Daily Wrap Up – March 27, 2023 (#054)

I found a lot of good advice in today’s reading. There was useful perspective on how to think about the value of AI assistance, tips for asynchronous systems, how to build an effective incident program, and how to write good docs. Dig in!

[article] AI and the future of software development. Many folks are focused on AI generating code, but Matt points out that understanding code, or reviewing code, might be where we’ll find significant impact from LLMs.

[blog] Serverless take the wheel. Simple post, but good reminder that fully managed services continue us on a journey of offloading plumbing work and focusing on the good stuff.

[blog] PRESTO – A multilingual dataset for parsing realistic task-oriented dialogues. Cool stuff from Google Research. Read about the problem with task-oriented dialog, and click through to the downloadable dataset.

[blog] Don’t Fail Publishing Events! When dealing with message brokers and databases, you need to think through a variety of scenarios. What happens if publishing fails? Should you write to the database FIRST? This post explores the topic.

[blog] How to transition your career into an in-demand cloud role with suggested job paths. It’s a terrific time to invest in a career in the cloud. Priyanka has a useful post for some learning journeys.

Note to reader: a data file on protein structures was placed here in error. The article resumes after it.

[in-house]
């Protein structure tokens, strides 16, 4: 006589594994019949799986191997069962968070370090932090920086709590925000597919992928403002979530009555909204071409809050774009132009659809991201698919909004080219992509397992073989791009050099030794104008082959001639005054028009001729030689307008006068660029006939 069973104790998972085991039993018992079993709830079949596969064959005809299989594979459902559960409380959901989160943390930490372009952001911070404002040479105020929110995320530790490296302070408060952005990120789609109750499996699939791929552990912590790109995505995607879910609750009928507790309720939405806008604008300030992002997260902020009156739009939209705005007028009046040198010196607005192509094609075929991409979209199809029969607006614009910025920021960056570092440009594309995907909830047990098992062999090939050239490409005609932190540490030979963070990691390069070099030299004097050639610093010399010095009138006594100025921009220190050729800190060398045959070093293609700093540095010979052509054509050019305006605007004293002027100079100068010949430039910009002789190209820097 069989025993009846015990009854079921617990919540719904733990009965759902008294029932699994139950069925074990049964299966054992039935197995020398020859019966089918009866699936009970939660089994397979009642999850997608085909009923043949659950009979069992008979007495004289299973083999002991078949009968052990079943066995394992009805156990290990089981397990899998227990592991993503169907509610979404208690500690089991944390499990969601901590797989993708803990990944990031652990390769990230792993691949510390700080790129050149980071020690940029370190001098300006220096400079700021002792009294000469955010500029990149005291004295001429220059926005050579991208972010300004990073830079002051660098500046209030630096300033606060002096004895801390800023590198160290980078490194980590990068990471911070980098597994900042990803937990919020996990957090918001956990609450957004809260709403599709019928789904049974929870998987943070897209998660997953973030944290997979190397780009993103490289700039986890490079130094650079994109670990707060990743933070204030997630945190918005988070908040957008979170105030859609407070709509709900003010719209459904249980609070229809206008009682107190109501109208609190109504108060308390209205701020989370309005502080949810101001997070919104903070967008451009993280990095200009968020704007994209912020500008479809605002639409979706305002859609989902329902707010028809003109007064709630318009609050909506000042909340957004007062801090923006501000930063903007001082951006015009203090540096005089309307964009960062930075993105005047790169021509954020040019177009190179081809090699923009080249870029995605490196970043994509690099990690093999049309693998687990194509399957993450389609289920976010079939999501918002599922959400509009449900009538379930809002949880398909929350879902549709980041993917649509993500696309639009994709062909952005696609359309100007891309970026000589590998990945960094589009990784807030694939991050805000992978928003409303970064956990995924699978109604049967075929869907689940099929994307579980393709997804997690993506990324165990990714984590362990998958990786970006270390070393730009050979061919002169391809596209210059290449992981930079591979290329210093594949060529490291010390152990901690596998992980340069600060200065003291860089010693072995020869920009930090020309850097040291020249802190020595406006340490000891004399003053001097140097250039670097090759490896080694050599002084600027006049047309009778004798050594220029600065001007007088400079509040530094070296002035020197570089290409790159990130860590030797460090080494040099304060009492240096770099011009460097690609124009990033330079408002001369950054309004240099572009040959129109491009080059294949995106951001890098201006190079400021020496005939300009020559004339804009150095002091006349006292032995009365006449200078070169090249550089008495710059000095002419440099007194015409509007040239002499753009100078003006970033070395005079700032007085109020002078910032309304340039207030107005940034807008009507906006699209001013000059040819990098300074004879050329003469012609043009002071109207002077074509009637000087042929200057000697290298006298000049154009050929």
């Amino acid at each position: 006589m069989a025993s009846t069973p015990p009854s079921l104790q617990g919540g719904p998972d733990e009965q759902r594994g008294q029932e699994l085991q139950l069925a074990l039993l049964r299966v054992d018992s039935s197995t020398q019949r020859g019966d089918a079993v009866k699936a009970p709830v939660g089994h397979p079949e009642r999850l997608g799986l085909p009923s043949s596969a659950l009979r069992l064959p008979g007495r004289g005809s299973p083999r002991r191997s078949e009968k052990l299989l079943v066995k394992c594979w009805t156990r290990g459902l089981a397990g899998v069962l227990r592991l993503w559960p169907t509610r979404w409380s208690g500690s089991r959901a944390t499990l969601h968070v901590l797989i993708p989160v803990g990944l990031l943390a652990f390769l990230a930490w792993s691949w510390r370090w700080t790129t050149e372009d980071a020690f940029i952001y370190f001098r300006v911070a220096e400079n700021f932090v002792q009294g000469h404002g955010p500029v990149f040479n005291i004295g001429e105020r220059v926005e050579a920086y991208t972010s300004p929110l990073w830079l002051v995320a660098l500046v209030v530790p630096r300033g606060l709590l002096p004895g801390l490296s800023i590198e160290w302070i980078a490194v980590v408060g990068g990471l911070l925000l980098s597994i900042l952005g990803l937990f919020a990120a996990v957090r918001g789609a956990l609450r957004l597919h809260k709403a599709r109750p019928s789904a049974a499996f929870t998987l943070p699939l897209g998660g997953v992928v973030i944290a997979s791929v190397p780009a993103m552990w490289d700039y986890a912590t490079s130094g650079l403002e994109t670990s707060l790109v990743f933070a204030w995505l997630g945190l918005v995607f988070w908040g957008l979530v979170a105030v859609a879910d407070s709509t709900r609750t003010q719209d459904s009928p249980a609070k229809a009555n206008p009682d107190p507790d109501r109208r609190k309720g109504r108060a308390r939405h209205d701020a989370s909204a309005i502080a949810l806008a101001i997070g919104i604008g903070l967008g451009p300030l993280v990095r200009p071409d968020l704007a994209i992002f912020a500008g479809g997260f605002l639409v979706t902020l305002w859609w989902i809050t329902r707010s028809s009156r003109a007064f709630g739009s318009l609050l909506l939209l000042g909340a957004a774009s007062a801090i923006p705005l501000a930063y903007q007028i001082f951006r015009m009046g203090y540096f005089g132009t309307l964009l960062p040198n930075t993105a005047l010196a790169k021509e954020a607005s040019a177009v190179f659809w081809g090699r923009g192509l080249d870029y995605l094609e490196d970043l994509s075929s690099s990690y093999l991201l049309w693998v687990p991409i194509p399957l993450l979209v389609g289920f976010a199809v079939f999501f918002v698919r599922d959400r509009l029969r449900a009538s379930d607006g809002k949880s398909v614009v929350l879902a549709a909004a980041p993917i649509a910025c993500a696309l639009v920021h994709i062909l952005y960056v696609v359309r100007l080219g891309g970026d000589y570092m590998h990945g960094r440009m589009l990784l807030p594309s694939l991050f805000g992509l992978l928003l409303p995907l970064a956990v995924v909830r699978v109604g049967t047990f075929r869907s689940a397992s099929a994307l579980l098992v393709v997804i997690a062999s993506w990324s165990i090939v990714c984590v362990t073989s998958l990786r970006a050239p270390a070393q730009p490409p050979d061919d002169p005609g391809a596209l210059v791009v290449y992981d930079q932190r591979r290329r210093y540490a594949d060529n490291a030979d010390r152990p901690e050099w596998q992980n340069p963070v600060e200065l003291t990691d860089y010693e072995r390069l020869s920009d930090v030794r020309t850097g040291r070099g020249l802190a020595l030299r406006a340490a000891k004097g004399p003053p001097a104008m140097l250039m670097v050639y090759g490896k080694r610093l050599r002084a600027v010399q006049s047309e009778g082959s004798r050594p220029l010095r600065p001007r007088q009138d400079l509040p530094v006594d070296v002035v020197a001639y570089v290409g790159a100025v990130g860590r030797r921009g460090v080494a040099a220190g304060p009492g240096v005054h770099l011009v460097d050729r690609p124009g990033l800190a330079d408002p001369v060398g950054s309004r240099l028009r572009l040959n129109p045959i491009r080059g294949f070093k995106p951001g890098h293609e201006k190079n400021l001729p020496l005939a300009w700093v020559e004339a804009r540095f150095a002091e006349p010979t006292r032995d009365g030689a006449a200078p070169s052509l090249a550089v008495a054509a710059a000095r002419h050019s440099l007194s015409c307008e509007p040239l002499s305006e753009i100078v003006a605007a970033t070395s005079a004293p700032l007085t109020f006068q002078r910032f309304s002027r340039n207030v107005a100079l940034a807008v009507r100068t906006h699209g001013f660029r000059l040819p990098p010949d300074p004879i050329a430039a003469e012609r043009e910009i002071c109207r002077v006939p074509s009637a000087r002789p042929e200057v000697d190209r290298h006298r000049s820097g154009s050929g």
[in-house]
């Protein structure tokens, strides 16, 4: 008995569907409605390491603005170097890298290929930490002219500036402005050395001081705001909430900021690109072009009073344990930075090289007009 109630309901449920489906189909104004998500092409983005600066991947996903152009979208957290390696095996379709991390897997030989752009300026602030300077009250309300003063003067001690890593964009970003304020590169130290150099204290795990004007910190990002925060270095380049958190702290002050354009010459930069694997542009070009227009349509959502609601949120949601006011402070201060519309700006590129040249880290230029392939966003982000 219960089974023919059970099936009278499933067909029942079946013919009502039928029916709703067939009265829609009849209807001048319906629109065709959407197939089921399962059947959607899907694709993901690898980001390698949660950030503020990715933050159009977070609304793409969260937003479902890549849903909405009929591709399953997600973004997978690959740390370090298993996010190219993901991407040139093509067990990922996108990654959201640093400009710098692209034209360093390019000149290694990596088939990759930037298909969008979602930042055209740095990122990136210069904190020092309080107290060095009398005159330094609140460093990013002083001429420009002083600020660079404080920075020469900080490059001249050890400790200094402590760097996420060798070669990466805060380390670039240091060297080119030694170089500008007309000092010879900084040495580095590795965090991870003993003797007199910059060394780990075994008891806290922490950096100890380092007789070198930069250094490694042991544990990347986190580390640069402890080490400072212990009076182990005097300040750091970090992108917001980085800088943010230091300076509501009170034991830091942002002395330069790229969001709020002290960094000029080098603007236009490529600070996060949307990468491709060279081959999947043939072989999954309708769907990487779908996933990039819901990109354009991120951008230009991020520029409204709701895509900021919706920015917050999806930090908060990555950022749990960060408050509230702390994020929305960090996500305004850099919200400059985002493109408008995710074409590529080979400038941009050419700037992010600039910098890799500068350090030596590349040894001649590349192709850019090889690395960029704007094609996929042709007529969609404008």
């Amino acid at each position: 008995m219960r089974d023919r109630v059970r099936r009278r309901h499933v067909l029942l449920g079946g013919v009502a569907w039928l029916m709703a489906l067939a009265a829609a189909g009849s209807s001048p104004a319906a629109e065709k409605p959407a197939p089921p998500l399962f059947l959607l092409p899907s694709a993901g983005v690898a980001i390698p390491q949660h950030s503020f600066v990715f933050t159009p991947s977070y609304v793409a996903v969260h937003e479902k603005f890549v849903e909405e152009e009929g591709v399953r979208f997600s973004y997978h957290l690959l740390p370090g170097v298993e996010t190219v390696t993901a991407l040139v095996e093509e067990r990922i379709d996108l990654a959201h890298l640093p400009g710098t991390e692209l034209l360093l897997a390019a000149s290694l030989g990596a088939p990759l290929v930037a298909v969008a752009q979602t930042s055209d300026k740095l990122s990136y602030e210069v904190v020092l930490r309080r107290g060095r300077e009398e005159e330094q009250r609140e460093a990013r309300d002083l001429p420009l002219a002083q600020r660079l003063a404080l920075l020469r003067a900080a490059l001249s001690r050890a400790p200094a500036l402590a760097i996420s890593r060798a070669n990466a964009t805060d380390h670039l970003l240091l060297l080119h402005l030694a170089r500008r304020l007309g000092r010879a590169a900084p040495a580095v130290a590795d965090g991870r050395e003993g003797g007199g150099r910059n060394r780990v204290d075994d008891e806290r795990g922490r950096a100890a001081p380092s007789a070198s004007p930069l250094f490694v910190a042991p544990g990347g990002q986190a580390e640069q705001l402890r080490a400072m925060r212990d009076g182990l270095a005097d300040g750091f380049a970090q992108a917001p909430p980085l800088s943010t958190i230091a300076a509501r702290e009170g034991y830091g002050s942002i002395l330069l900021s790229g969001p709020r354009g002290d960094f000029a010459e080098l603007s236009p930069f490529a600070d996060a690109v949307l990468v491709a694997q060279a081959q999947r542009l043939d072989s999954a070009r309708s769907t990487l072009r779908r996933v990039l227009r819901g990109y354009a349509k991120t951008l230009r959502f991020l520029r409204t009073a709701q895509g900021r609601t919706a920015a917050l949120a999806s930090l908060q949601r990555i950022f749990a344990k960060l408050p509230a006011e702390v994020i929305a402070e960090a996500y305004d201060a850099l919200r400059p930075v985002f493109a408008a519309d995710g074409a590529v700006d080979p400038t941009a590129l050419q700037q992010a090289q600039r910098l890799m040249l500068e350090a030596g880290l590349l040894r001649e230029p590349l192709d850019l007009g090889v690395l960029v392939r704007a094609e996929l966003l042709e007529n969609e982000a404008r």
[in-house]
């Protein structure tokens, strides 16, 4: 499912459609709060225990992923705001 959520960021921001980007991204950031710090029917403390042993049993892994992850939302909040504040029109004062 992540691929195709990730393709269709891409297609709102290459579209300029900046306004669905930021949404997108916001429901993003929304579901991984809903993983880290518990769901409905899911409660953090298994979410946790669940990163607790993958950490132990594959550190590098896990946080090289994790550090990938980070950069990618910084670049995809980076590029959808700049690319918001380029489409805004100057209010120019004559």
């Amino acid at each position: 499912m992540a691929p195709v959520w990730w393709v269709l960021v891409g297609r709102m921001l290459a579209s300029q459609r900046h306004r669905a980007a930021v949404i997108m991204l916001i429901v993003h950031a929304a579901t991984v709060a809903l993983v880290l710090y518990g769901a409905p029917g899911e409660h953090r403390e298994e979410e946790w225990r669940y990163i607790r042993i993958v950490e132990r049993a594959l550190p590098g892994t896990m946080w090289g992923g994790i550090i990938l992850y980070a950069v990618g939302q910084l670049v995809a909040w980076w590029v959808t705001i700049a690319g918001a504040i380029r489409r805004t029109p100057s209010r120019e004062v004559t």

[blog] How We Keep Our Government Apps Running With High Reliability: A Peek at Our Incident Management Strategy. Elevate the advice you see from practitioners, and moderate the advice you take from vendor goons like me. This is an insightful look at a real-world incident management process from people who live it.

[blog] Best and Worst Practices in Technical Documentation. Docs aren’t an afterthought. At least they shouldn’t be! This post has applicable advice for those trying to create or improve their documentation.

[blog] The difference between libraries and frameworks. Are you using these words in the right way? I do not. This post reminded me to tighten up my language and not use certain words interchangeably.

[article] Getting Developer Self-Service Right. Read this, and ask yourself if you’d fall into the high-performing or low-performing team bucket, and react accordingly.


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Author: Richard Seroter

Richard Seroter is Director of Developer Relations and Outbound Product Management at Google Cloud. He’s also an instructor at Pluralsight, a frequent public speaker, the author of multiple books on software design and development, and a former InfoQ.com editor plus former 12-time Microsoft MVP for cloud. As Director of Developer Relations and Outbound Product Management, Richard leads an organization of Google Cloud developer advocates, engineers, platform builders, and outbound product managers that help customers find success in their cloud journey. Richard maintains a regularly updated blog on topics of architecture and solution design and can be found on Twitter as @rseroter.

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